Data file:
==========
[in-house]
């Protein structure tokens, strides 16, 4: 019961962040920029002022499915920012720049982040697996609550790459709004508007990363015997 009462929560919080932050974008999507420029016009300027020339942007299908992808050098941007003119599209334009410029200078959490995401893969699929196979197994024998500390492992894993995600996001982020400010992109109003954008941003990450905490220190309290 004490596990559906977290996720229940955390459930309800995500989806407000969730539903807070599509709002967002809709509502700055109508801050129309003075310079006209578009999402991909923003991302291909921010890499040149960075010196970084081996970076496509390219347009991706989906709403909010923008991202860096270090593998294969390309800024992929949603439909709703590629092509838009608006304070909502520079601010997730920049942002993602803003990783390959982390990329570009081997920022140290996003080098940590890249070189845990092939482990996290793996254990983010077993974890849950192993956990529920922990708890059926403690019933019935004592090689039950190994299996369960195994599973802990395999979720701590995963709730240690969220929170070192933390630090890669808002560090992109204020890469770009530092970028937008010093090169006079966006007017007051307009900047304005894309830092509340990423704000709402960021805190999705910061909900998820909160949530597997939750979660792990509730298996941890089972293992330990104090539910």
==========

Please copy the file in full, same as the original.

[in-house]
């Protein structure tokens, strides 16, 4: 019961962040920029002022499915920012720049982040697996609550790459709004508007990363015997 009462929560919080932050974008999507420029016009300027020339942007299908992808050098941007003119599209334009410029200078959490995401893969699929196979197994024998500390492992894993995600996001982020400010992109109003954008941003990450905490220190309290 004490596990559906977290996720229940955390459930309800995500989806407000969730539903807070599509709002967002809709509502700055109508801050129309003075310079006209578009999402991909923003991302291909921010890499040149960075010196970084081996970076496509390219347009991706989906709403909010923008991202860096270090593998294969390309800024992929949603439909709703590629092509838009608006304070909502520079601010997730920049942002993602803003990783390959982390990329570009081997920022140290996003080098940590890249070189845990092939482990996290793996254990983010077993974890849950192993956990529920922990708890059926403690019933019935004592090689039950190994299996369960195994599973802990395999979720701590995963709730240690969220929170070192933390630090890669808002560090992109204020890469770009530092970028937008010093090169006079966006007017007051307009900047304005894309830092509340990423704000709402960021805190999705910061909900998820909160949530597997939750979660792990509730298996941890089972293992330990104090539910």